Several things impact the cost of a query.
First, are there appropriate indexes for it to use. Fields that are used in a join should almost always be indexed and foreign keys are not indexed by default, the designer of the database must create them. Fields used inthe the where clasues often need indexes as well.
Next, is the where clause sargable, in other words can it use the indexes even if you have the correct ones? A bad where clause can hurt a query far more than joins or extra columns. You can't get anything but a table scan if you use syntax that prevents the use of an index such as:
Next, are you returning more data than you need? You should never return more columns than you need and you should not be using select * in production code as it has additional work to look up the columns as well as being very fragile and subject to create bad bugs as the structure changes with time.
Are you joining to tables you don't need to be joining to? If a table returns no columns in the select, is not used in the where and doesn't filter out any records if the join is removed, then you have an unnecessary join and it can be eliminated. Unnecessary joins are particularly prevalant when you use a lot of views, especially if you make the mistake of calling views from other views (which is a buig performance killer for may reasons) Sometimes if you trace through these views that call other views, you will see the same table joined to multiple times when it would not have been necessary if the query was written from scratch instead of using a view.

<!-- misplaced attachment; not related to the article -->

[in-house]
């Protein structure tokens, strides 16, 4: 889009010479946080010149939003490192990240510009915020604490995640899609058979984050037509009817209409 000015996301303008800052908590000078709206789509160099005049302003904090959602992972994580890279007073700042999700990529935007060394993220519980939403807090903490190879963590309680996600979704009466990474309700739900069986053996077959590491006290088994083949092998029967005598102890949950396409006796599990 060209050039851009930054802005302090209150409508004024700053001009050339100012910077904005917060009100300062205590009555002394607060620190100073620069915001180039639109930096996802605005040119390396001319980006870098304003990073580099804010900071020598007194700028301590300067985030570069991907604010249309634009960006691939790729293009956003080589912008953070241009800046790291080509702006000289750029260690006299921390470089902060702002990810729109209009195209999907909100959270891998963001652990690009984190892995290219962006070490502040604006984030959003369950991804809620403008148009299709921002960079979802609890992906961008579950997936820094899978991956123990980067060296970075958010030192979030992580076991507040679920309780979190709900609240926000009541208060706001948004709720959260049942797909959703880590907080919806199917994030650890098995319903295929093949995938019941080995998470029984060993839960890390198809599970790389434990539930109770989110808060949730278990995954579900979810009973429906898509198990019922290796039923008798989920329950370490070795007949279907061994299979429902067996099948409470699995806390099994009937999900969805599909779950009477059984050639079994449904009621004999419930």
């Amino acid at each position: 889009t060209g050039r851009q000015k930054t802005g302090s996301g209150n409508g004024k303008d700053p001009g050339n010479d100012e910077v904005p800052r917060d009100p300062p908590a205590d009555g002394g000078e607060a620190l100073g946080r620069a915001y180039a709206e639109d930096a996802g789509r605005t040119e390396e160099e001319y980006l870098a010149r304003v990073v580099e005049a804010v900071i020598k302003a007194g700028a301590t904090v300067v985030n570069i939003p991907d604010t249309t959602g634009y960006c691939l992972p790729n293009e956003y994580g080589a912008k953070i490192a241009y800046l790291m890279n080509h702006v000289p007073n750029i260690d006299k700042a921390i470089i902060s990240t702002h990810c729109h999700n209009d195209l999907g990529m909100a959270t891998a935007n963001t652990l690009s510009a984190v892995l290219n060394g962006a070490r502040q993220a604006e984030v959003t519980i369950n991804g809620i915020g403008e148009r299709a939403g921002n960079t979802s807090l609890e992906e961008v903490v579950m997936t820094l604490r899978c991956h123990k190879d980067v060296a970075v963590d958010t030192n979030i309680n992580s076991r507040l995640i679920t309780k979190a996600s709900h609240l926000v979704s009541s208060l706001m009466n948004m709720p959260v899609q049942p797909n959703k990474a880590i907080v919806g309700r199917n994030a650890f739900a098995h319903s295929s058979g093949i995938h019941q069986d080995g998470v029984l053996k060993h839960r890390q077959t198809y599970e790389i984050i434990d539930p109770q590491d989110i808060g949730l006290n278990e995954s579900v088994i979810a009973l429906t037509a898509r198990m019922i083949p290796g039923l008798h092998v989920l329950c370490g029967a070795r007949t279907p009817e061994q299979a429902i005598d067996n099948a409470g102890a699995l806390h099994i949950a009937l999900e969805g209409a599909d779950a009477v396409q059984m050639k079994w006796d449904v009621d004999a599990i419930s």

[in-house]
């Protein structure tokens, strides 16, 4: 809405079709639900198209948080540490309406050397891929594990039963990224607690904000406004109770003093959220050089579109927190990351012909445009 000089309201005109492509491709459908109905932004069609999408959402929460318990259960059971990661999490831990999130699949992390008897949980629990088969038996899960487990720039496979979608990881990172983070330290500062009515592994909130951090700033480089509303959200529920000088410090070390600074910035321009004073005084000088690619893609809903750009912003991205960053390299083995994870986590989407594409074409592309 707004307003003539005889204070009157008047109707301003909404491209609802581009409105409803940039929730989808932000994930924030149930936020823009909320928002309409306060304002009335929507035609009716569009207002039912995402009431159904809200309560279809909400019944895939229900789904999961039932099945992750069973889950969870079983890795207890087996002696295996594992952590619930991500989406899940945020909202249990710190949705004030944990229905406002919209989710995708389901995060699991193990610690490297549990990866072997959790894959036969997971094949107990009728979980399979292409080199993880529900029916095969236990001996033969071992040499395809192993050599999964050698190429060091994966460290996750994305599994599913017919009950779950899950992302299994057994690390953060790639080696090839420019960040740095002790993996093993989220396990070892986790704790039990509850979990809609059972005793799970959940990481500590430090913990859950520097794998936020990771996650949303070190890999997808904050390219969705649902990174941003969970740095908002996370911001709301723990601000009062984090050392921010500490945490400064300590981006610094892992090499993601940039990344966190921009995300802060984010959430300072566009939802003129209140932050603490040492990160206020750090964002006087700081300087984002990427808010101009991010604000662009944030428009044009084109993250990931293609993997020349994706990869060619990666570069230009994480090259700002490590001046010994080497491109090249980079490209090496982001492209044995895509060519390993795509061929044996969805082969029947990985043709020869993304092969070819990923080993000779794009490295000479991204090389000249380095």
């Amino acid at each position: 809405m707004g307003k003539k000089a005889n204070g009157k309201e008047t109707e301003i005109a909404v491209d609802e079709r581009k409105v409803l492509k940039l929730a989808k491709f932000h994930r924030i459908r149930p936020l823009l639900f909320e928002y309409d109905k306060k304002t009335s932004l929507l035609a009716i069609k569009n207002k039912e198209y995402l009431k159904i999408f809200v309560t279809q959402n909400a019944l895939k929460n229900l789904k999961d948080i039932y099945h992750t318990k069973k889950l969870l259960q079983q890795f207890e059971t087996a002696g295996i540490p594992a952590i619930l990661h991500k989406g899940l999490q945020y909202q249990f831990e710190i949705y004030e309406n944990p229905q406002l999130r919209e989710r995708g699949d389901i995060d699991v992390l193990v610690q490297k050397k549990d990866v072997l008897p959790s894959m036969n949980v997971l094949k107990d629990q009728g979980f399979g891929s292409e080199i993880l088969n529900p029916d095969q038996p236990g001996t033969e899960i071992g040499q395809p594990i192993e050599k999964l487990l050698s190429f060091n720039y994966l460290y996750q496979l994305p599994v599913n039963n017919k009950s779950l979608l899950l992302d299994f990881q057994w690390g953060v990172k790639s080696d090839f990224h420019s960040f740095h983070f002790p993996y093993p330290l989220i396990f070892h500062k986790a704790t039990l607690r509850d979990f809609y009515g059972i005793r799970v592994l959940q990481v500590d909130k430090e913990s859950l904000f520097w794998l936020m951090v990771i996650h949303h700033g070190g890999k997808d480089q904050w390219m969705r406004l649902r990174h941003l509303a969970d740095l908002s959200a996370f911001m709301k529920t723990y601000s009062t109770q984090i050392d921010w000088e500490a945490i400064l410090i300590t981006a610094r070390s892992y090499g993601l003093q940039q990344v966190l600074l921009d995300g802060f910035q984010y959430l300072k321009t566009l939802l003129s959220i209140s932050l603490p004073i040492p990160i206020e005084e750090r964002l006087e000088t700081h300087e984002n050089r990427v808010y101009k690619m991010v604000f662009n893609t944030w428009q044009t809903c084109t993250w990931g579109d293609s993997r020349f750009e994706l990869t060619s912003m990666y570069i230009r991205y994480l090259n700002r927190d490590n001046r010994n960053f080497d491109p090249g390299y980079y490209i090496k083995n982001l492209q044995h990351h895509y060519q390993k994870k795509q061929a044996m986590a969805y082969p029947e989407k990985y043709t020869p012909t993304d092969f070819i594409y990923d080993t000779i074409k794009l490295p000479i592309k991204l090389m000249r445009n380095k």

Not only does returning more data than you need cause the SQL Server to work harder, it causes the query to use up more of the network resources and more of the memory of the web server if you are holding the results in memory. It is an all arouns poor choice.
Finally are you using known poorly performing techniques when a better one is available. This would include the use of cursors when a set-based alternative is better, the use of correlated subqueries when a join would be better, the use of scalar User-defined functions, the use of views that call other views (especially if you nest more than one level. Most of these poor techniques involve processing row-by-agonizing-row which is generally the worst choice in a database. To properly query datbases you need to think in terms of data sets, not processing one row at a time.
There are plenty more things that affect performance of queries and the datbase, to truly get a grip onthis subject you need to read some books onthe subject. This is too complex a subject to fully discuss in a message board.